Abstract 12692: MicroRNA-Regulated p53 Expression in Cardiac Hypertrophy That Transits to Heart Failure
The molecular mechanisms triggering heart failure (HF), the major cause of mortality/morbidity worldwide, are not fully known. Small conserved noncoding RNAs of ∼22 nucleotides, called microRNAs (miRNAs), reportedly are involved in cardiac diseases. But what the altered miRNAs do as cardiac hypertrophy (CH) worsens to HF is unknown. We aim to identify and define the role of the altered miRNAs that participate during progression of CH to HF. We identified a unique miRNA involved in HF by various means: transgenic mice overexpressing cardiac myotrophin (myo-Tg mice, developed in our laboratory), which develop CH that progresses to HF, mimicking all symptoms of human HF; transverse aortic constriction (TAC) mice; and tissue samples from excised human hearts with end-stage HF. Using a array platform containing >13,000 probes, global miRNA expression profiling of failing hearts of myo-Tg mice revealed significant (p<0.01) alteration of 6 miRNAs (3 each up-/downregulated, log2 differences >2.0 vs. wild-type control). In TAC mice, of these 6 candidate miRNAs, quantitative real-time PCR analysis showed significant (p<0.001) downregulation (0.78±0.18) in one miRNA, designated as miR-D2, vs. sham control (7.14±1.25). Similarly significant (p<0.001) miR-D2 downregulation occurred in human end-stage HF (0.0074±0.0006) vs. nonfailing hearts (0.014±0.001). Importantly, in myo-Tg mice, downregulation of miR-D2 expression arose as early as at initiation of CH, continuing to HF. TargetScan analysis and functional network predicted by Ingenuity Pathway AnalysisTM revealed p53 as a nodal molecule regulated by miR-D2. RNA hybrid analysis showed potential target binding sites of miR-D2 at the 3' UTR of p53 mRNA. We reported that upregulation of p53 expression occurs only during transition of CH to HF. Electrophoretic mobility shift assay showed that activation of p53 is associated with elevated p53 expression in HF. We showed that a longstanding deficiency of miR-D2 expression at initiation of CH leads to transition to HF by increased p53 expression. Our data suggest that miR-D2-regulated p53 expression and its signaling cascade drive the progress of CH to HF. This finding is expected to help designing/developing therapeutics to prevent/treat CH/HF.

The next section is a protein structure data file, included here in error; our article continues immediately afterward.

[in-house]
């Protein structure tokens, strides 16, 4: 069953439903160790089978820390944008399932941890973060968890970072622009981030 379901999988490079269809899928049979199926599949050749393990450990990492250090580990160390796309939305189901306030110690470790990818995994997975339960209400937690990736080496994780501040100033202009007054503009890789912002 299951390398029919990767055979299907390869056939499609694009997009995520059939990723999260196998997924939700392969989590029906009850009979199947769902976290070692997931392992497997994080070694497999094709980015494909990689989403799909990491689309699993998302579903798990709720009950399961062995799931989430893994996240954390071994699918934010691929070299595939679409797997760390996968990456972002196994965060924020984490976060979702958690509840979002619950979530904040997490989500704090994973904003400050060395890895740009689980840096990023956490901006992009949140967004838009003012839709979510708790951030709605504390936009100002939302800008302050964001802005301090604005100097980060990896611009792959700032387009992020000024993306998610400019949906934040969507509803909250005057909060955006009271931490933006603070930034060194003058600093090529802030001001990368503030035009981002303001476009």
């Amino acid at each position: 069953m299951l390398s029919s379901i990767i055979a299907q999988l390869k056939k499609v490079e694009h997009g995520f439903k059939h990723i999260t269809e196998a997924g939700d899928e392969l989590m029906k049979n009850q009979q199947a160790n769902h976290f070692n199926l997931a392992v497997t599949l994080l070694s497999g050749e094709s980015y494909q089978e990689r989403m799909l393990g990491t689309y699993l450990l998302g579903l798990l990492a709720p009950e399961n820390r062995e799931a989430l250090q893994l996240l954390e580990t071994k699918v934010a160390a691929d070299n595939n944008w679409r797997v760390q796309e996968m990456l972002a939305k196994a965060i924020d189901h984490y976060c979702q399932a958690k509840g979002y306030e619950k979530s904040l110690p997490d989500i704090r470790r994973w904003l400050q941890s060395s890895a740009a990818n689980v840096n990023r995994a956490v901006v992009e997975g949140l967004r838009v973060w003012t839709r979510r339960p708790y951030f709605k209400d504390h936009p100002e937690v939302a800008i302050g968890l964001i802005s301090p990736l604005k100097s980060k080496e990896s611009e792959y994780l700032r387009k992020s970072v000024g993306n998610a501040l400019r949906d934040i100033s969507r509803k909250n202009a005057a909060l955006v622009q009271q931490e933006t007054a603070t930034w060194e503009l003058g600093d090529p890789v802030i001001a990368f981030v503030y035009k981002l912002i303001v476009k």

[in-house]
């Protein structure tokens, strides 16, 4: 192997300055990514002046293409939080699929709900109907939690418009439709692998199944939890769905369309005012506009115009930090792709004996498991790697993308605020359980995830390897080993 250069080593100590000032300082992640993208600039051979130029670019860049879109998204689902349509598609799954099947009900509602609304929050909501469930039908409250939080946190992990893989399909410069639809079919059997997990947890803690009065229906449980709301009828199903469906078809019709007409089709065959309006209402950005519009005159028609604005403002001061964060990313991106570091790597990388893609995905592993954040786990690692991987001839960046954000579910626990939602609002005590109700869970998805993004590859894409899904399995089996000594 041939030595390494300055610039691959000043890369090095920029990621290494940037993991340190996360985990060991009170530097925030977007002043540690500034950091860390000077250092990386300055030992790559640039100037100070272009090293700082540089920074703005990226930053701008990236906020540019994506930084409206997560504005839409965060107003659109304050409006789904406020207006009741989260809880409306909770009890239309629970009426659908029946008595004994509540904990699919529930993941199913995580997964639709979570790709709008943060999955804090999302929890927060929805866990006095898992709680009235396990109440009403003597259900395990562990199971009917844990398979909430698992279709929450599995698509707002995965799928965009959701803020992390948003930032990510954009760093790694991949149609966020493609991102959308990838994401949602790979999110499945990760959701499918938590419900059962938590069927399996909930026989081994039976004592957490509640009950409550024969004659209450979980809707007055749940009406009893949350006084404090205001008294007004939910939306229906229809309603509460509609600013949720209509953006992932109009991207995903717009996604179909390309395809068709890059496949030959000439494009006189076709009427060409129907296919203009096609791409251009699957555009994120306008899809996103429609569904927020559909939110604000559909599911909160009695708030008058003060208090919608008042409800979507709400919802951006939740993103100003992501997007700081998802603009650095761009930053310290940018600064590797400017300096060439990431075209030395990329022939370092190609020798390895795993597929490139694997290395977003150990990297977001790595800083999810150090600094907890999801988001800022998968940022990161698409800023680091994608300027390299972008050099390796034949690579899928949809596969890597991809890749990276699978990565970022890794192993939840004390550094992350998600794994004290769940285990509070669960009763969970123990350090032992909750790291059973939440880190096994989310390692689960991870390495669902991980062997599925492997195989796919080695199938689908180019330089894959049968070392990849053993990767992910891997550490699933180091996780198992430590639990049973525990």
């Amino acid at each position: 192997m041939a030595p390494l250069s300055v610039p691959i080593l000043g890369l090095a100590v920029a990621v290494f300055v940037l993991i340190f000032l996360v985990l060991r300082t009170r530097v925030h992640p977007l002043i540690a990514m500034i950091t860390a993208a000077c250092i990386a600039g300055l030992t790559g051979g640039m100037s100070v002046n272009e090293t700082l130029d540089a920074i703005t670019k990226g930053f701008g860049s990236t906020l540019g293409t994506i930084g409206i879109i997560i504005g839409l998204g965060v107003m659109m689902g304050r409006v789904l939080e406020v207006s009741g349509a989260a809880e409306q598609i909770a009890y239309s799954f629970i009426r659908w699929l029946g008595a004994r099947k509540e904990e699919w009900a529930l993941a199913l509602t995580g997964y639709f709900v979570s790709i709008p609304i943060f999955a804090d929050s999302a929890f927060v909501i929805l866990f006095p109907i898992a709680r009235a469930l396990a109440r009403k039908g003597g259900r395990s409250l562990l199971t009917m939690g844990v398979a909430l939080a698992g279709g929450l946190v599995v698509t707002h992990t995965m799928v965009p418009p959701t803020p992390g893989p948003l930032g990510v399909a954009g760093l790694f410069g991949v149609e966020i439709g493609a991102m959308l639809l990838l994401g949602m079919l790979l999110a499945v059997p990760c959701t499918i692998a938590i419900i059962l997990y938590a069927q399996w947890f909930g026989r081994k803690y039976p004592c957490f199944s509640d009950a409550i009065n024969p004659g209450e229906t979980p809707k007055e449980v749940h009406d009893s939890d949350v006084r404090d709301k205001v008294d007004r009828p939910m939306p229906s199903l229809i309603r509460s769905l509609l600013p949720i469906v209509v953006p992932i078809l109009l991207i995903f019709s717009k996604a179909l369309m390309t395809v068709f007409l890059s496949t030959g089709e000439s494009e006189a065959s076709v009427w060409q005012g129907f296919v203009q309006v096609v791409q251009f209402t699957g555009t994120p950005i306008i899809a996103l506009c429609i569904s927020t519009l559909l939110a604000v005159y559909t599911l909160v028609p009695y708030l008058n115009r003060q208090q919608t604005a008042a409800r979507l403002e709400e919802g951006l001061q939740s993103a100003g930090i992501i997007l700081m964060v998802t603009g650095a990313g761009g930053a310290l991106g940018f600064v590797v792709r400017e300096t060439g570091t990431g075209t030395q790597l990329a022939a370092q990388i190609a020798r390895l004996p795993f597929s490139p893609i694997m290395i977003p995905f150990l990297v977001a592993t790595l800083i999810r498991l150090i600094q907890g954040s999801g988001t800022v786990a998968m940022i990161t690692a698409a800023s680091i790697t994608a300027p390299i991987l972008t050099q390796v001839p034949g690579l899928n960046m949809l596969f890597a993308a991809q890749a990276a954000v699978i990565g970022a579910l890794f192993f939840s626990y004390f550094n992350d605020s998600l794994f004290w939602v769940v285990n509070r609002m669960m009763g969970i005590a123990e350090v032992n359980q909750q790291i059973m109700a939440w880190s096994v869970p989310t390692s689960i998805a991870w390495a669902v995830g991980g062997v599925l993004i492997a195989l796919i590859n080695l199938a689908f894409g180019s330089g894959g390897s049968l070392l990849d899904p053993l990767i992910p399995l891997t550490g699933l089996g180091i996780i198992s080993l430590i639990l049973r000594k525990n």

- © 2010 by American Heart Association, Inc.